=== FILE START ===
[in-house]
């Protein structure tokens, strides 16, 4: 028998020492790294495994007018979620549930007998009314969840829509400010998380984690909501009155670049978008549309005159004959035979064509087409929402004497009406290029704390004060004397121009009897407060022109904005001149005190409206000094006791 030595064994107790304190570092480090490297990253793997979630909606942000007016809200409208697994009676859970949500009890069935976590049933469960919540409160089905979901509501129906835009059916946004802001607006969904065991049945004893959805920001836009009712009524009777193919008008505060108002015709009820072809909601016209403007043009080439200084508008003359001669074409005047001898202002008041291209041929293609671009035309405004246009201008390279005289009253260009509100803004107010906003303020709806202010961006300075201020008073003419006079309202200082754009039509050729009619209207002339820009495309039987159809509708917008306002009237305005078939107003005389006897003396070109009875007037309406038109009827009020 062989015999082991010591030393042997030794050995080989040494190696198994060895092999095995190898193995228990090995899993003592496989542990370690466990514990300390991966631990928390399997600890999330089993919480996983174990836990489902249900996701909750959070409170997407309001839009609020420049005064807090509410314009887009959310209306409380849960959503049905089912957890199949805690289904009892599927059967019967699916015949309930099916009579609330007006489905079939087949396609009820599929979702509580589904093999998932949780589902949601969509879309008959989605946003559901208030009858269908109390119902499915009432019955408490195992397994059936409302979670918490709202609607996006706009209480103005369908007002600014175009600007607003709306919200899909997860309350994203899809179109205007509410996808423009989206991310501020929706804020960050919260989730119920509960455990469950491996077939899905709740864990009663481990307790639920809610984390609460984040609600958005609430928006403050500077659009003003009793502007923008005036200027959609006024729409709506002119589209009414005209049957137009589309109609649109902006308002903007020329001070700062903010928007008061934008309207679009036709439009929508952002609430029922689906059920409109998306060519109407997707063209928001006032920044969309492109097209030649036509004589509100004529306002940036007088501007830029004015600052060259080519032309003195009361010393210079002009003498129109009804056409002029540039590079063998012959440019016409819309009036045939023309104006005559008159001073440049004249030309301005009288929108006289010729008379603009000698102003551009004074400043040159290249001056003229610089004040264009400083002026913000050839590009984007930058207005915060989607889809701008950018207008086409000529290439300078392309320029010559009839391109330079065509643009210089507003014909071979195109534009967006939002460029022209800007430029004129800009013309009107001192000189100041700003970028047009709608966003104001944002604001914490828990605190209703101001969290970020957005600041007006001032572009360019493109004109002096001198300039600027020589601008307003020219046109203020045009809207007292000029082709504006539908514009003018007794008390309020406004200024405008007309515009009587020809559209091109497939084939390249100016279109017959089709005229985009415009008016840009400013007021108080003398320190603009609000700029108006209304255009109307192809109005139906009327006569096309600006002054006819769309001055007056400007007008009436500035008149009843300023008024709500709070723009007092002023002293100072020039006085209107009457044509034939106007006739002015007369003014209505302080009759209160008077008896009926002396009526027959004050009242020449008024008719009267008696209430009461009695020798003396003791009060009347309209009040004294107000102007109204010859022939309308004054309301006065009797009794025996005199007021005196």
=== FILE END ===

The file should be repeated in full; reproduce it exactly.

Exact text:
[in-house]
């Protein structure tokens, strides 16, 4: 028998020492790294495994007018979620549930007998009314969840829509400010998380984690909501009155670049978008549309005159004959035979064509087409929402004497009406290029704390004060004397121009009897407060022109904005001149005190409206000094006791 030595064994107790304190570092480090490297990253793997979630909606942000007016809200409208697994009676859970949500009890069935976590049933469960919540409160089905979901509501129906835009059916946004802001607006969904065991049945004893959805920001836009009712009524009777193919008008505060108002015709009820072809909601016209403007043009080439200084508008003359001669074409005047001898202002008041291209041929293609671009035309405004246009201008390279005289009253260009509100803004107010906003303020709806202010961006300075201020008073003419006079309202200082754009039509050729009619209207002339820009495309039987159809509708917008306002009237305005078939107003005389006897003396070109009875007037309406038109009827009020 062989015999082991010591030393042997030794050995080989040494190696198994060895092999095995190898193995228990090995899993003592496989542990370690466990514990300390991966631990928390399997600890999330089993919480996983174990836990489902249900996701909750959070409170997407309001839009609020420049005064807090509410314009887009959310209306409380849960959503049905089912957890199949805690289904009892599927059967019967699916015949309930099916009579609330007006489905079939087949396609009820599929979702509580589904093999998932949780589902949601969509879309008959989605946003559901208030009858269908109390119902499915009432019955408490195992397994059936409302979670918490709202609607996006706009209480103005369908007002600014175009600007607003709306919200899909997860309350994203899809179109205007509410996808423009989206991310501020929706804020960050919260989730119920509960455990469950491996077939899905709740864990009663481990307790639920809610984390609460984040609600958005609430928006403050500077659009003003009793502007923008005036200027959609006024729409709506002119589209009414005209049957137009589309109609649109902006308002903007020329001070700062903010928007008061934008309207679009036709439009929508952002609430029922689906059920409109998306060519109407997707063209928001006032920044969309492109097209030649036509004589509100004529306002940036007088501007830029004015600052060259080519032309003195009361010393210079002009003498129109009804056409002029540039590079063998012959440019016409819309009036045939023309104006005559008159001073440049004249030309301005009288929108006289010729008379603009000698102003551009004074400043040159290249001056003229610089004040264009400083002026913000050839590009984007930058207005915060989607889809701008950018207008086409000529290439300078392309320029010559009839391109330079065509643009210089507003014909071979195109534009967006939002460029022209800007430029004129800009013309009107001192000189100041700003970028047009709608966003104001944002604001914490828990605190209703101001969290970020957005600041007006001032572009360019493109004109002096001198300039600027020589601008307003020219046109203020045009809207007292000029082709504006539908514009003018007794008390309020406004200024405008007309515009009587020809559209091109497939084939390249100016279109017959089709005229985009415009008016840009400013007021108080003398320190603009609000700029108006209304255009109307192809109005139906009327006569096309600006002054006819769309001055007056400007007008009436500035008149009843300023008024709500709070723009007092002023002293100072020039006085209107009457044509034939106007006739002015007369003014209505302080009759209160008077008896009926002396009526027959004050009242020449008024008719009267008696209430009461009695020798003396003791009060009347309209009040004294107000102007109204010859022939309308004054309301006065009797009794025996005199007021005196």